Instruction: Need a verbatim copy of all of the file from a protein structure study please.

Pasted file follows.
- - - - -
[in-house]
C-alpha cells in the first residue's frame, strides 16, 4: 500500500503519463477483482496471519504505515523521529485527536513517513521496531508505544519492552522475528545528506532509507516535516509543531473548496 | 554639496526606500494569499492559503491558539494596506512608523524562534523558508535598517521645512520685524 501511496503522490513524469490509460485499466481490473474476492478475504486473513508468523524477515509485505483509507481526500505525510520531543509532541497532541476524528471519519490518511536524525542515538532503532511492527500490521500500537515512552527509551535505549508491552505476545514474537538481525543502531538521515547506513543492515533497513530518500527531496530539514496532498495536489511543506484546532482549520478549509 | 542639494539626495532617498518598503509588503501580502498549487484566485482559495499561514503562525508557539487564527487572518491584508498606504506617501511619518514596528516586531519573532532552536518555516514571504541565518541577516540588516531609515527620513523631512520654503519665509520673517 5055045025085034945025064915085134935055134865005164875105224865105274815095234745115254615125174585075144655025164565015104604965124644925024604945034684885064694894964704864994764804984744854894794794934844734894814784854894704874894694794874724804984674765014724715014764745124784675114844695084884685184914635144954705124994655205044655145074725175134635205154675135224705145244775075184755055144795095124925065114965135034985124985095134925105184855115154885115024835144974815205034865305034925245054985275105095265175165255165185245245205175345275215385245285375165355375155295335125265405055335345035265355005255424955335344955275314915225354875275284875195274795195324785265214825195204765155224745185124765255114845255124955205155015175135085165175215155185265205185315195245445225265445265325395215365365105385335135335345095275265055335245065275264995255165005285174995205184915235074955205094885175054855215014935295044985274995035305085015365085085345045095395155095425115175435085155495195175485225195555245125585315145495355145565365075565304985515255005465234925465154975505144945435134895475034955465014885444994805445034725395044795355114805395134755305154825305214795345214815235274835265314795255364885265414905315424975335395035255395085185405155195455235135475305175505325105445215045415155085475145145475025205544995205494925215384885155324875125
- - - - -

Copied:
[in-house]
C-alpha cells in the first residue's frame, strides 16, 4: 500500500503519463477483482496471519504505515523521529485527536513517513521496531508505544519492552522475528545528506532509507516535516509543531473548496 | 554639496526606500494569499492559503491558539494596506512608523524562534523558508535598517521645512520685524 501511496503522490513524469490509460485499466481490473474476492478475504486473513508468523524477515509485505483509507481526500505525510520531543509532541497532541476524528471519519490518511536524525542515538532503532511492527500490521500500537515512552527509551535505549508491552505476545514474537538481525543502531538521515547506513543492515533497513530518500527531496530539514496532498495536489511543506484546532482549520478549509 | 542639494539626495532617498518598503509588503501580502498549487484566485482559495499561514503562525508557539487564527487572518491584508498606504506617501511619518514596528516586531519573532532552536518555516514571504541565518541577516540588516531609515527620513523631512520654503519665509520673517 5055045025085034945025064915085134935055134865005164875105224865105274815095234745115254615125174585075144655025164565015104604965124644925024604945034684885064694894964704864994764804984744854894794794934844734894814784854894704874894694794874724804984674765014724715014764745124784675114844695084884685184914635144954705124994655205044655145074725175134635205154675135224705145244775075184755055144795095124925065114965135034985124985095134925105184855115154885115024835144974815205034865305034925245054985275105095265175165255165185245245205175345275215385245285375165355375155295335125265405055335345035265355005255424955335344955275314915225354875275284875195274795195324785265214825195204765155224745185124765255114845255124955205155015175135085165175215155185265205185315195245445225265445265325395215365365105385335135335345095275265055335245065275264995255165005285174995205184915235074955205094885175054855215014935295044985274995035305085015365085085345045095395155095425115175435085155495195175485225195555245125585315145495355145565365075565304985515255005465234925465154975505144945435134895475034955465014885444994805445034725395044795355114805395134755305154825305214795345214815235274835265314795255364885265414905315424975335395035255395085185405155195455235135475305175505325105445215045415155085475145145475025205544995205494925215384885155324875125